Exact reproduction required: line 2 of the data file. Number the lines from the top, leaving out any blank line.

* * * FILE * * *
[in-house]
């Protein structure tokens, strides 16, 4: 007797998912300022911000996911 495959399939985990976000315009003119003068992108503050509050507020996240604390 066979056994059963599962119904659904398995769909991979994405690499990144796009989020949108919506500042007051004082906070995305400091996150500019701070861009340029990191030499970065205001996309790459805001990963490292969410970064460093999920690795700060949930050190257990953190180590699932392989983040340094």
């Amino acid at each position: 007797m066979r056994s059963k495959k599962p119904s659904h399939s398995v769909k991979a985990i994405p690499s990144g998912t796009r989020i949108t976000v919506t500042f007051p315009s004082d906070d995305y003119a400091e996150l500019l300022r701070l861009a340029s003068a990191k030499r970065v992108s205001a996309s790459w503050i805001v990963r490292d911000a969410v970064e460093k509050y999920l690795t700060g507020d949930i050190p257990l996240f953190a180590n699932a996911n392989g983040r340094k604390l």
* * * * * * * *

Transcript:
């Protein structure tokens, strides 16, 4: 007797998912300022911000996911 495959399939985990976000315009003119003068992108503050509050507020996240604390 066979056994059963599962119904659904398995769909991979994405690499990144796009989020949108919506500042007051004082906070995305400091996150500019701070861009340029990191030499970065205001996309790459805001990963490292969410970064460093999920690795700060949930050190257990953190180590699932392989983040340094």